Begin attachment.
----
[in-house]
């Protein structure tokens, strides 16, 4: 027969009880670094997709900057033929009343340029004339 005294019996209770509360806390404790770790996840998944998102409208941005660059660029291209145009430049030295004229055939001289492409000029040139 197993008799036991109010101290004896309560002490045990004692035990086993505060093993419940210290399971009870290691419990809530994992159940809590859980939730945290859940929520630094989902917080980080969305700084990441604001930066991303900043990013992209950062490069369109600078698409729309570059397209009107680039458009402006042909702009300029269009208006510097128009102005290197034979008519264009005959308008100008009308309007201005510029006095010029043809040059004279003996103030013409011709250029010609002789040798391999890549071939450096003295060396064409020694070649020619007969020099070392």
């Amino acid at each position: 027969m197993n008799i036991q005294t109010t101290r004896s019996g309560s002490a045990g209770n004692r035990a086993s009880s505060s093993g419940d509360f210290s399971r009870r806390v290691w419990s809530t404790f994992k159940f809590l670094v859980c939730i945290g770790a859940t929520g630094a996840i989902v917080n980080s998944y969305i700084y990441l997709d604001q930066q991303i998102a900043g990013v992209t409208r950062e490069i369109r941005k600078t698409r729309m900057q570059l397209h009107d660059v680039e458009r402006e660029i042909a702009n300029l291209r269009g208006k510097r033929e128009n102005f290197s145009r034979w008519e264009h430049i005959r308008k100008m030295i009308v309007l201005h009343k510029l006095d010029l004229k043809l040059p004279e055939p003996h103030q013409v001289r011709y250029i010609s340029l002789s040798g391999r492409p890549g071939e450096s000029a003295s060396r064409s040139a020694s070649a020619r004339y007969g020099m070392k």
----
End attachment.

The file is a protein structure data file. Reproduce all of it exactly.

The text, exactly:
[in-house]
């Protein structure tokens, strides 16, 4: 027969009880670094997709900057033929009343340029004339 005294019996209770509360806390404790770790996840998944998102409208941005660059660029291209145009430049030295004229055939001289492409000029040139 197993008799036991109010101290004896309560002490045990004692035990086993505060093993419940210290399971009870290691419990809530994992159940809590859980939730945290859940929520630094989902917080980080969305700084990441604001930066991303900043990013992209950062490069369109600078698409729309570059397209009107680039458009402006042909702009300029269009208006510097128009102005290197034979008519264009005959308008100008009308309007201005510029006095010029043809040059004279003996103030013409011709250029010609002789040798391999890549071939450096003295060396064409020694070649020619007969020099070392």
């Amino acid at each position: 027969m197993n008799i036991q005294t109010t101290r004896s019996g309560s002490a045990g209770n004692r035990a086993s009880s505060s093993g419940d509360f210290s399971r009870r806390v290691w419990s809530t404790f994992k159940f809590l670094v859980c939730i945290g770790a859940t929520g630094a996840i989902v917080n980080s998944y969305i700084y990441l997709d604001q930066q991303i998102a900043g990013v992209t409208r950062e490069i369109r941005k600078t698409r729309m900057q570059l397209h009107d660059v680039e458009r402006e660029i042909a702009n300029l291209r269009g208006k510097r033929e128009n102005f290197s145009r034979w008519e264009h430049i005959r308008k100008m030295i009308v309007l201005h009343k510029l006095d010029l004229k043809l040059p004279e055939p003996h103030q013409v001289r011709y250029i010609s340029l002789s040798g391999r492409p890549g071939e450096s000029a003295s060396r064409s040139a020694s070649a020619r004339y007969g020099m070392k």